Intel most active IT investor

Flash the cash

Need money? Call Intel! Intel Capital, the chip manufacturer's investing arm, was the most active investor in IT companies in the US in 2002, according to VentureWire.

Intel invested over US $200 million in more than 100 companies worldwide. "This year it will be even more," Claude Leglise, vice president of Intel Capital, told reporters at the Intel Developer Forum in San Jose last week.

Intel Capital invests in several market segments, such as networking and wireless technologies, nanotechnology and biomaterials that could be used for digital storage.

"We're basically interested in technologies that complement and help drive demand for Intel products," Leglise explained. "Do you need a GHz laptop if you already have a 2GHz notebook? Probably not, but technologies that don't draw the batteries down are something most people definitely want."

Some investments are what Leglise calls gap fillers: companies that develop technology that "Intel doesn't do well...We prefer investing to partnering when it comes to entering new business areas," he explains. "Sure, like Intel, Sony and Philips are working on Home Networking, but those companies are unusually not very quick in responding to market opportunities."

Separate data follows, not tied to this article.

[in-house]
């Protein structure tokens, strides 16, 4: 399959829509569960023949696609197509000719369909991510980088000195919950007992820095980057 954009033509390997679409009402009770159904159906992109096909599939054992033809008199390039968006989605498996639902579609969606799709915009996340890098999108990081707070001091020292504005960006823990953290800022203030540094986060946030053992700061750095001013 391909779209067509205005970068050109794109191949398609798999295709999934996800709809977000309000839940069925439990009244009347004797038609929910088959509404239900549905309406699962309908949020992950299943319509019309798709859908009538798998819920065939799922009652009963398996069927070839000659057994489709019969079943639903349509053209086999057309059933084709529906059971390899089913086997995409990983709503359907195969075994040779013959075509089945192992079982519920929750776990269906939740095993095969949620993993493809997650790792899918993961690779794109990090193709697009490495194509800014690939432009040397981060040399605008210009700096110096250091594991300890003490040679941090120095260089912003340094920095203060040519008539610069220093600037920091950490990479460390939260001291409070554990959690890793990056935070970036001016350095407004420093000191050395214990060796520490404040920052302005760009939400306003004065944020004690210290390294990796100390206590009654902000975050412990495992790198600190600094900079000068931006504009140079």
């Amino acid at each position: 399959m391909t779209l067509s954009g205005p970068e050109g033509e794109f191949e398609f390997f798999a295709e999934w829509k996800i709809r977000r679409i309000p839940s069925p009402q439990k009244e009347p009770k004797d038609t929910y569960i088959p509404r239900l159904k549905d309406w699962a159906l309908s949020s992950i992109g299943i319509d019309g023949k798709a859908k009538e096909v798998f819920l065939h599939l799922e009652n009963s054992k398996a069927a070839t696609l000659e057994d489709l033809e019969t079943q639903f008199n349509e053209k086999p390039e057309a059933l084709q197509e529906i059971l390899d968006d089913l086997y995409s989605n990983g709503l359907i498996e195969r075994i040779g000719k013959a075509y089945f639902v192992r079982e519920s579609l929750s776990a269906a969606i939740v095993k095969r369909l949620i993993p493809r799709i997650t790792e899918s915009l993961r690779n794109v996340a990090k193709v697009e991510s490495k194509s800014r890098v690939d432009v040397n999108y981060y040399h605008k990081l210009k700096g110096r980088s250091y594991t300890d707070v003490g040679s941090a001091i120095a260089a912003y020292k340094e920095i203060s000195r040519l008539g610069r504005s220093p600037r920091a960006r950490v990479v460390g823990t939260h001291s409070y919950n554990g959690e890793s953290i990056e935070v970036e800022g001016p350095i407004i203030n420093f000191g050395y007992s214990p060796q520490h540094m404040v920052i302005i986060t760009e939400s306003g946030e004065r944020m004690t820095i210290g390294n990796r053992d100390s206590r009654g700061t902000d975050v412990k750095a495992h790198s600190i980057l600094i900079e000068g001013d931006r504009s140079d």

Intel has two specialised funds to provide investment focus, including the $500m Intel Communications Fund (which concentrates on accelerating Intel voice and data communications initiatives), and the Intel 64 Fund, which relates to Intel's Itanium processor family.

Intel Capital typically takes small minority stakes in start ups - generally less than $10 million each. If an investment furthers the larger strategic goal of advancing computing platforms, then it is also likely to be financially successful, Leglise argues. The portfolio is valued at approximately US $798m and has contributed billions in cash to Intel in its 10 years history.

More recently, Intel Capital has developed an interest in companies which help accelerate the adoption of technology in emerging markets. Those investments have increased from less that 5 per cent of Intel's deals in 1998 to about 40 per cent last year. Asia Pacific (including Japan) is the most important area to invest, followed by Europe and Israel and Latin America. ®

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